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I am on a mission to live a life with meaning and purpose, as I begin to look the age of 70 in the face.
This month I turn 67 years old and it scares the crap out of me. To be honest, I don’t want to be old.
Mostly, I don’t want to be invisible.
Where are our elders to teach us how to face our fears of aging—fears that could include losing our brain functions to the darkness of Alzheimer’s?
In their own ways, my parents taught me about getting old: My mother taught me about dying. My father taught me about living.
My dad didn’t get old. Not really. He died when he was 59—with his boots on, as they say.
He was pissed that he had so little time left after being told he was dying of cancer. He died within a couple of weeks of his diagnosis, and had many things left to do. I will always remember how deeply disappointed he was that he had run out of time.
My mother was the exact opposite. Always a lover of order, she had the ultimate exit plan: exit with grace and comfort.
She died at 73 years old, divorced from my father, at peace, and ready to go. It was about as close to an assisted suicide as one can get in the year 2000.
For 10 years, she carried around an oxygen tank, and when she could no longer get enough to breathe, the doctors pulled all the equipment and gave her a morphine drip. She was happy as a pig in sh*t to go meet her maker.
Me, I am more like my father. It’s not the end game I care about, it’s the living before I exit that matters the most. And it’s also that which holds my greatest fears.
As I approach my birthday, I recognize a deep longing to make a mark in this world that I have not yet made.
I’ve got plenty that is not yet accomplished. There is a passion in me to create, to deepen my purpose, and to be of service to others. I quiver at the thought of growing old without having the opportunity to reach my full potential.
In my quest to face my fears of growing old and search out teachers to guide me, I took a class at a local university this past spring—Growing Old in an Aging Society. My teacher, Jennifer Fitzpatrick, was delightful. The subject matter was not.
I learned that one out of three seniors dies with Alzheimer’s or dementia. The mid-stage of the disease looks like this: disorientation, confusion, difficulties with daily tasks. It just gets worse as the disease progresses.
My fears about aging deepened.
Where are my teachers to guide me?
It’s a mixed bag and I am finding them in the most unexpected places.
Deadwood: The Movie screenwriter and producer, David Milch, was diagnosed with mid-stage Alzheimer’s before his masterpiece launched on HBO. With this latest work, Milch, 74, executed a dramatic comeback while living with Alzheimer’s. This even after bottoming out and recovering from a long track record of drug, alcohol, and gambling addictions—two of which are things to avoid if we want to protect ourselves against Alzheimer’s.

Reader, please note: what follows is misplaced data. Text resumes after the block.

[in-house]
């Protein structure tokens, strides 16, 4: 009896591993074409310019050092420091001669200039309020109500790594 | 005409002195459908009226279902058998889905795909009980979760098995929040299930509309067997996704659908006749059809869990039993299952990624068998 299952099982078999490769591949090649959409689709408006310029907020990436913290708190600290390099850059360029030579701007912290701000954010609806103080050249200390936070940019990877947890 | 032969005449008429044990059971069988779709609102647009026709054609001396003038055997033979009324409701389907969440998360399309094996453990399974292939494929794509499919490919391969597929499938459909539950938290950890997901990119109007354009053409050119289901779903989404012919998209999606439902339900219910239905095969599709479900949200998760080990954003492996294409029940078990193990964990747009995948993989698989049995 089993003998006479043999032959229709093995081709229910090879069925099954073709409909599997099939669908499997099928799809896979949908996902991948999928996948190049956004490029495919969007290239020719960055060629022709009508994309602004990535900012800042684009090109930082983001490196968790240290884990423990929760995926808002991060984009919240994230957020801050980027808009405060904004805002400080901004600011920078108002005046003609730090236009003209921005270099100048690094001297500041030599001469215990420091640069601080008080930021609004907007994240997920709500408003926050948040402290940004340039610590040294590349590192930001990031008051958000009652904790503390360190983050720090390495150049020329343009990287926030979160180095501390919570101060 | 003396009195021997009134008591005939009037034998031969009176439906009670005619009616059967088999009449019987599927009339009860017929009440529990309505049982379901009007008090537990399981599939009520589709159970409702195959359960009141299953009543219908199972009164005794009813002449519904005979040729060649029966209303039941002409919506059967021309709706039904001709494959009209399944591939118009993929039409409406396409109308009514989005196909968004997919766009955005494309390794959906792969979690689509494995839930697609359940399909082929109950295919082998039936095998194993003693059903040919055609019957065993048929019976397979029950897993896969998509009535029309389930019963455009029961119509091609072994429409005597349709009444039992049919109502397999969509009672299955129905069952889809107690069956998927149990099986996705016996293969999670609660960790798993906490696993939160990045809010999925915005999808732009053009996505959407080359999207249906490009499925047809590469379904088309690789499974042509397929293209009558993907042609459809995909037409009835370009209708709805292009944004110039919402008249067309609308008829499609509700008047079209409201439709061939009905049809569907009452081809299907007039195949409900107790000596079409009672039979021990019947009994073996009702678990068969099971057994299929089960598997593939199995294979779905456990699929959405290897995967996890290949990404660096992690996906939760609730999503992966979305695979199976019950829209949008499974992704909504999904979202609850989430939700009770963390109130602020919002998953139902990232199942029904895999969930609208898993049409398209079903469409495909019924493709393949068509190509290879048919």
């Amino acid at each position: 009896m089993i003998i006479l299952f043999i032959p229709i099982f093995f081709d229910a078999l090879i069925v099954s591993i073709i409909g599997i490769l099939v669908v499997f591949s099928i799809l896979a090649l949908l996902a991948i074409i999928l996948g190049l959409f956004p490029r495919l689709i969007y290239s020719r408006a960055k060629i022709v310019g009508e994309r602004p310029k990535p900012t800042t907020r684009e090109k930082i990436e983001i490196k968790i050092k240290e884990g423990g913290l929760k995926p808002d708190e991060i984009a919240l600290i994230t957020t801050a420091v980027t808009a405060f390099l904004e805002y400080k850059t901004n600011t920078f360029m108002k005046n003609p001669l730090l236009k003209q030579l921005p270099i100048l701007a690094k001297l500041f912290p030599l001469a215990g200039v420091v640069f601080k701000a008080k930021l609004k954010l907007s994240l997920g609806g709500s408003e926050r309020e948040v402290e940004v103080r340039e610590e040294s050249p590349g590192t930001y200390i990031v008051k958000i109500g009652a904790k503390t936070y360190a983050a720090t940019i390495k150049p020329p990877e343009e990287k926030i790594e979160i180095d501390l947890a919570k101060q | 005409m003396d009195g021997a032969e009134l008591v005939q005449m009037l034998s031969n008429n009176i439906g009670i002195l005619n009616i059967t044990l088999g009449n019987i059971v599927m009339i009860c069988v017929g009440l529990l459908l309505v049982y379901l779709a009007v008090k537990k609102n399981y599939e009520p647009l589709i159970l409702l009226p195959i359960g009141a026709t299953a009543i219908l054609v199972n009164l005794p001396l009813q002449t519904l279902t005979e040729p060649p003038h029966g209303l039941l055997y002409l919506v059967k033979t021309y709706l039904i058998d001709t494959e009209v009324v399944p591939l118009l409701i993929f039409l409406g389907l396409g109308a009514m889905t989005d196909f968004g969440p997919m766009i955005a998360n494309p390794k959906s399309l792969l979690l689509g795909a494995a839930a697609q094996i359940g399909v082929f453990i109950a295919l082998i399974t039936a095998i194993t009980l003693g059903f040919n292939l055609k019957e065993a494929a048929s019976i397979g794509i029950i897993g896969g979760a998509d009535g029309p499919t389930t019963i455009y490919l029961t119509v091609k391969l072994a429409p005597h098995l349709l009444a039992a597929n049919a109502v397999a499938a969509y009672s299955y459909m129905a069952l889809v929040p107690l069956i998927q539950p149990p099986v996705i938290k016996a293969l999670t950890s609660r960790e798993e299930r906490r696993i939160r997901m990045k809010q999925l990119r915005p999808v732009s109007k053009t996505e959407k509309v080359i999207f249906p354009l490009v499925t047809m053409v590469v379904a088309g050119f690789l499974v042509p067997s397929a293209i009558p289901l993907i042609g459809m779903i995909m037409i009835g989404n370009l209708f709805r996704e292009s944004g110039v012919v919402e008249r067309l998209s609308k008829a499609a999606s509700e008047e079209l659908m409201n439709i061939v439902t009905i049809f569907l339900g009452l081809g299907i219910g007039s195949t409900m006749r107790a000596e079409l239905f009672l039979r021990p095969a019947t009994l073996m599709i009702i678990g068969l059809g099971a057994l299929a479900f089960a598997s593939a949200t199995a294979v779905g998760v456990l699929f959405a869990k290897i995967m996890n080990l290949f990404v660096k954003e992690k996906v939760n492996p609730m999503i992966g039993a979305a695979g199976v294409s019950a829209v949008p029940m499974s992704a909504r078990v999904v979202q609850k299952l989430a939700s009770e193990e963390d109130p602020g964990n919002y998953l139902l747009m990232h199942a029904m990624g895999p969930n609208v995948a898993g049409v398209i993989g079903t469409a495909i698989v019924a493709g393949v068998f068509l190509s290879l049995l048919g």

Milch, described his feelings about aging and the disease in an interview with The New Yorker:
“You know, we all make deals, I suppose, in terms of how we think about the process of our aging. It’s a series of givings away, a making peace with givings away. I had thought, as many or most people do, that I was in an earlier stage of givings away than it turns out I am. It’s kind of a relentless series of adjustments to what you can do, in particular the way you can’t think any longer.”
Talk about the big let go.
Giving away our attachment to thinking? For those of us who practice meditation, isn’t that what we do on the cushion already?
Letting go of attachment to thought is a daily practice. But, wait, that’s only possible because we know that the thinking is coming back.
In shamatha meditation, the form of mediation that I practice, the thing that we can always count on is that the thought inevitably comes back. It is in the welcoming and letting go of the thinking, and the returning to the breath that the benefit of the practice shows up in our everyday life.
So, what if the thought never comes back? What is left—pure emptiness?
>> Is Alzheimer’s a disease that leads to an enlightened state of being?
>> Is advanced Alzheimer’s an absence of acceptance to this current state of mind?
>> Does Alzheimer’s even allow the mind to engage in the process of acceptance and find peace in the darkness?
>> Does meditation practice prepare us for the big let go when it matters most?
Lord knows I don’t have answers to these questions, but for now I am relieved that I have the questions.
One of the steps that experts advise to help strengthen one’s brain, and ward off Alzheimer’s is to practice spirituality in whatever form it speaks to us.
For me, spirituality has spoken in various forms throughout my life. Early on, it meant Christian forms. Later, a more secular higher power evolved into the study of Buddhism, and devotion to a guru.
Now, spirituality feels more like the deepening of self-acceptance giving room for spirit to move through me to benefit others—a spiritual evolution (that) has only come about because of my sustained meditation practice.
I hope that it is a training that brings me peace in the darkness, if it ever appears, and makes me generous and grateful for the care of others.
Even in the midst of the impending darkness that is descending upon David Milch, he does think about the future:
“And I’m determined to experience what life will allow me. I know I have a short while possible to me, but I don’t want to constrict or profane that with recrimination or a distorting bitterness. And I permit myself a belief that there is possible for me a genuine happiness and fulfillment in my family and the work I do.”
Amen, brother. May we all benefit from the peace of adopting such thinking.